# speedup help

Damien R. Sullivan dasulliv@cs.indiana.edu
Tue, 4 Mar 2003 15:45:51 -0500

```On Mon, Mar 03, 2003 at 08:46:22PM -0800, Mark P Jones wrote:

>  pascal :: [[Integer]]
>  pascal  = iterate (\row -> zipWith (+) ([0] ++ row) (row ++ [0])) [1]
>
>  comb    :: Int -> Int -> Integer
>  comb n m = pascal !! n !! m

> In that case, you can take further advantage of using Pascal's triangle
> by recognizing that numbers of the form (comb (n+1) i) are just the
> entries in the (n+1)th row.  (All but the last two, for reasons I
> don't understand ... did you possibly want [0..n+1]?)  So we get the

No, the sum for a Bernoulli number is a combination times another Bernoulli
number from 0 to n-1.  Hard to have B_n depend on B_n.  At least in a nice
recurrence...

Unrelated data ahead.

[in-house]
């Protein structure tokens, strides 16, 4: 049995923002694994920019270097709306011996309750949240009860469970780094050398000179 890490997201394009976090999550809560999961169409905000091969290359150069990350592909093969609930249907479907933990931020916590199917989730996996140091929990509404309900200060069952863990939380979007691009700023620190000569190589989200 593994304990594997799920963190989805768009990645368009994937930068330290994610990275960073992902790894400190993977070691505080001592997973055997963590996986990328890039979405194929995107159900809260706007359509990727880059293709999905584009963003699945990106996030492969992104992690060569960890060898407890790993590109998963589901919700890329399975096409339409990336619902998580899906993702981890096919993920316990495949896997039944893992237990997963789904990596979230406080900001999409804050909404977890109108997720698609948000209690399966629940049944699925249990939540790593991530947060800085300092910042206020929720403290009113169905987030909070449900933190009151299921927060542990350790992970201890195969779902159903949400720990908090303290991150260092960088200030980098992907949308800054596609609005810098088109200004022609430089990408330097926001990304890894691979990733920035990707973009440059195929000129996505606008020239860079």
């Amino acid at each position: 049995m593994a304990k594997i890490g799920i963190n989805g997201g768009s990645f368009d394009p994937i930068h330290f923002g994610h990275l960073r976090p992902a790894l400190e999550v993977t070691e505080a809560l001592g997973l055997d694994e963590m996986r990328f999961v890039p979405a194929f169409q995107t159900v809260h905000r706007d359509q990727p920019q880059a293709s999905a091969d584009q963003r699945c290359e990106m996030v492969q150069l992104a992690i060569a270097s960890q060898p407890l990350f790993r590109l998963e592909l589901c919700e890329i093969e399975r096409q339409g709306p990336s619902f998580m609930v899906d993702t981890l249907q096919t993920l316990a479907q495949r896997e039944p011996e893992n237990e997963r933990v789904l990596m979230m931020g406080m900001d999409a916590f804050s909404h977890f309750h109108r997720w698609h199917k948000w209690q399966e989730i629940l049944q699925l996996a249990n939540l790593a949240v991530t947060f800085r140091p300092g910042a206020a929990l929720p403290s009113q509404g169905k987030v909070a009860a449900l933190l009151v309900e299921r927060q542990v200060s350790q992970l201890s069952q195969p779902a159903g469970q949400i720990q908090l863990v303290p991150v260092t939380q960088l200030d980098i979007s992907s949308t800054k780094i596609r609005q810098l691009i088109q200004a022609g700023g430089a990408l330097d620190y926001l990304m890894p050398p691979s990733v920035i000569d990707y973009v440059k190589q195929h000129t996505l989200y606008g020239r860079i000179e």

>   sumbn n = sum [ bernoulli i * fromIntegral c
>                 | (i,c) <- zip [0..n-1] (pascal!!(n+1)) ]

This code as is takes about 23 seconds, comparable to the 22 seconds of
factorial with array (hardcoded, since I can't get it dynamically in a pretty
fashion.)  If I turned pascal into arrays it might be even faster.  I'd have
to change something though, right, zipWith wouldn't work with arrays?

> Actually, I prefer the following version that introduces an explicit
> dot product operator:
>
>   sumbn n = take n (map bernoulli [0..]) `dot` (pascal!!(n+1))
>   dot xs ys = sum (zipWith (*) xs ys)

This needed some modification, since bernoulli returns Rationals, so I had
zipWith use a special mult function.  It just took 25 seconds.

> slower, I thought these definitions were interesting and different
> enough to justify sharing ...

Hey, you're even faster too!  At least for messing with comb.

Aaron Denney, to his credit, had a pretty similar idea a week ago, but I
didn't get what he was talking about then.  Newbies like code they can paste
in. :)

Thanks!

-xx- Damien X-)

```